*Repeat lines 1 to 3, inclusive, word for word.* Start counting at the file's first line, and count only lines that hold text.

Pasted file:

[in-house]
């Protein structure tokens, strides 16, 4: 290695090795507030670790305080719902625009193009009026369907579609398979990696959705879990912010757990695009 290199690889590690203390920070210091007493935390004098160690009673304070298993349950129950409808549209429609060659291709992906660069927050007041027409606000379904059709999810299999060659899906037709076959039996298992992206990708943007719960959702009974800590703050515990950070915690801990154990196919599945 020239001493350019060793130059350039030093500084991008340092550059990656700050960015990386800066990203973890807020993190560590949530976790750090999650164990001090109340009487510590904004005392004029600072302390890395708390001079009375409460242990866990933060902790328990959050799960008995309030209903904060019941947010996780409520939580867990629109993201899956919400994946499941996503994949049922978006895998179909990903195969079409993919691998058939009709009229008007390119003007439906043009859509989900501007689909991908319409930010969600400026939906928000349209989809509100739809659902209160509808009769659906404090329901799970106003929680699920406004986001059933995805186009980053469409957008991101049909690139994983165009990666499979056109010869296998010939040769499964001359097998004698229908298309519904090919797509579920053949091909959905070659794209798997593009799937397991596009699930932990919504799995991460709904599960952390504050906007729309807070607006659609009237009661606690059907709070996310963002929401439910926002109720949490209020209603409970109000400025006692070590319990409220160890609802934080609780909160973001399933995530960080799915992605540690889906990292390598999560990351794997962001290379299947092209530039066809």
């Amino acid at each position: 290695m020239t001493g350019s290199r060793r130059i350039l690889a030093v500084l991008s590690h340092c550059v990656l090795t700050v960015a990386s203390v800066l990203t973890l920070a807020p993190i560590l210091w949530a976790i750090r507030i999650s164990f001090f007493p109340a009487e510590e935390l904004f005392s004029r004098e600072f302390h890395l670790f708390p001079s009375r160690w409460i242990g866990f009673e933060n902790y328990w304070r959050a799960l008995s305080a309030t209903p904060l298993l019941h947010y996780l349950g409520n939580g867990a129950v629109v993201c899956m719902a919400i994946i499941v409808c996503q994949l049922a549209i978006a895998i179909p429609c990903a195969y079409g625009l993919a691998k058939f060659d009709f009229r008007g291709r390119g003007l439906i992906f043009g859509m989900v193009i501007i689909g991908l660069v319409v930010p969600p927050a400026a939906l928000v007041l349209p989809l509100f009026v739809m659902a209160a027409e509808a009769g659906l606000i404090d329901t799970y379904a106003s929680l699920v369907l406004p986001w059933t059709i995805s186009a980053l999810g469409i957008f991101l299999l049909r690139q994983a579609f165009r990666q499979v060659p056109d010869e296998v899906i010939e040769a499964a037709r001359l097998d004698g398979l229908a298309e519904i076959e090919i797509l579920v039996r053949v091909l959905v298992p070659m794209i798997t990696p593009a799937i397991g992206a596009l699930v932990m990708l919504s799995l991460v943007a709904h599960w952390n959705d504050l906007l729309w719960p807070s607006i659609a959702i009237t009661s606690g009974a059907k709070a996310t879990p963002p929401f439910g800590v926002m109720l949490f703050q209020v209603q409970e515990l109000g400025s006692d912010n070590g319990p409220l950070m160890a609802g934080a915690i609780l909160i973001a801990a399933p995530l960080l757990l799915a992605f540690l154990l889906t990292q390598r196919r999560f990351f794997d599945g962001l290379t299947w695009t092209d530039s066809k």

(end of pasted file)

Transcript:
[in-house]
């Protein structure tokens, strides 16, 4: 290695090795507030670790305080719902625009193009009026369907579609398979990696959705879990912010757990695009 290199690889590690203390920070210091007493935390004098160690009673304070298993349950129950409808549209429609060659291709992906660069927050007041027409606000379904059709999810299999060659899906037709076959039996298992992206990708943007719960959702009974800590703050515990950070915690801990154990196919599945 020239001493350019060793130059350039030093500084991008340092550059990656700050960015990386800066990203973890807020993190560590949530976790750090999650164990001090109340009487510590904004005392004029600072302390890395708390001079009375409460242990866990933060902790328990959050799960008995309030209903904060019941947010996780409520939580867990629109993201899956919400994946499941996503994949049922978006895998179909990903195969079409993919691998058939009709009229008007390119003007439906043009859509989900501007689909991908319409930010969600400026939906928000349209989809509100739809659902209160509808009769659906404090329901799970106003929680699920406004986001059933995805186009980053469409957008991101049909690139994983165009990666499979056109010869296998010939040769499964001359097998004698229908298309519904090919797509579920053949091909959905070659794209798997593009799937397991596009699930932990919504799995991460709904599960952390504050906007729309807070607006659609009237009661606690059907709070996310963002929401439910926002109720949490209020209603409970109000400025006692070590319990409220160890609802934080609780909160973001399933995530960080799915992605540690889906990292390598999560990351794997962001290379299947092209530039066809």
């Amino acid at each position: 290695m020239t001493g350019s290199r060793r130059i350039l690889a030093v500084l991008s590690h340092c550059v990656l090795t700050v960015a990386s203390v800066l990203t973890l920070a807020p993190i560590l210091w949530a976790i750090r507030i999650s164990f001090f007493p109340a009487e510590e935390l904004f005392s004029r004098e600072f302390h890395l670790f708390p001079s009375r160690w409460i242990g866990f009673e933060n902790y328990w304070r959050a799960l008995s305080a309030t209903p904060l298993l019941h947010y996780l349950g409520n939580g867990a129950v629109v993201c899956m719902a919400i994946i499941v409808c996503q994949l049922a549209i978006a895998i179909p429609c990903a195969y079409g625009l993919a691998k058939f060659d009709f009229r008007g291709r390119g003007l439906i992906f043009g859509m989900v193009i501007i689909g991908l660069v319409v930010p969600p927050a400026a939906l928000v007041l349209p989809l509100f009026v739809m659902a209160a027409e509808a009769g659906l606000i404090d329901t799970y379904a106003s929680l699920v369907l406004p986001w059933t059709i995805s186009a980053l999810g469409i957008f991101l299999l049909r690139q994983a579609f165009r990666q499979v060659p056109d010869e296998v899906i010939e040769a499964a037709r001359l097998d004698g398979l229908a298309e519904i076959e090919i797509l579920v039996r053949v091909l959905v298992p070659m794209i798997t990696p593009a799937i397991g992206a596009l699930v932990m990708l919504s799995l991460v943007a709904h599960w952390n959705d504050l906007l729309w719960p807070s607006i659609a959702i009237t009661s606690g009974a059907k709070a996310t879990p963002p929401f439910g800590v926002m109720l949490f703050q209020v209603q409970e515990l109000g400025s006692d912010n070590g319990p409220l950070m160890a609802g934080a915690i609780l909160i973001a801990a399933p995530l960080l757990l799915a992605f540690l154990l889906t990292q390598r196919r999560f990351f794997d599945g962001l290379t299947w695009t092209d530039s066809k």